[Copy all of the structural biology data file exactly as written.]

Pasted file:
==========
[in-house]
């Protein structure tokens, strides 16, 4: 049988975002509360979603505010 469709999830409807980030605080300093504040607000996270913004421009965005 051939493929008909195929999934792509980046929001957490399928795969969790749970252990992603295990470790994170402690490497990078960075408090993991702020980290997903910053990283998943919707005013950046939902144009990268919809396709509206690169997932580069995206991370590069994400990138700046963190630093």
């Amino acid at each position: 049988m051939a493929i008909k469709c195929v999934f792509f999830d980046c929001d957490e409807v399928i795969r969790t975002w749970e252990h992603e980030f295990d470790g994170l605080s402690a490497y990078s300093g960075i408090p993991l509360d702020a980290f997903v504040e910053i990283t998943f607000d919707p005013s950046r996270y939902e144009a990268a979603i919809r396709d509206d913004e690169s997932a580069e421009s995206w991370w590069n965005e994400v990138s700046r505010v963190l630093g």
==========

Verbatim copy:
[in-house]
């Protein structure tokens, strides 16, 4: 049988975002509360979603505010 469709999830409807980030605080300093504040607000996270913004421009965005 051939493929008909195929999934792509980046929001957490399928795969969790749970252990992603295990470790994170402690490497990078960075408090993991702020980290997903910053990283998943919707005013950046939902144009990268919809396709509206690169997932580069995206991370590069994400990138700046963190630093």
């Amino acid at each position: 049988m051939a493929i008909k469709c195929v999934f792509f999830d980046c929001d957490e409807v399928i795969r969790t975002w749970e252990h992603e980030f295990d470790g994170l605080s402690a490497y990078s300093g960075i408090p993991l509360d702020a980290f997903v504040e910053i990283t998943f607000d919707p005013s950046r996270y939902e144009a990268a979603i919809r396709d509206d913004e690169s997932a580069e421009s995206w991370w590069n965005e994400v990138s700046r505010v963190l630093g």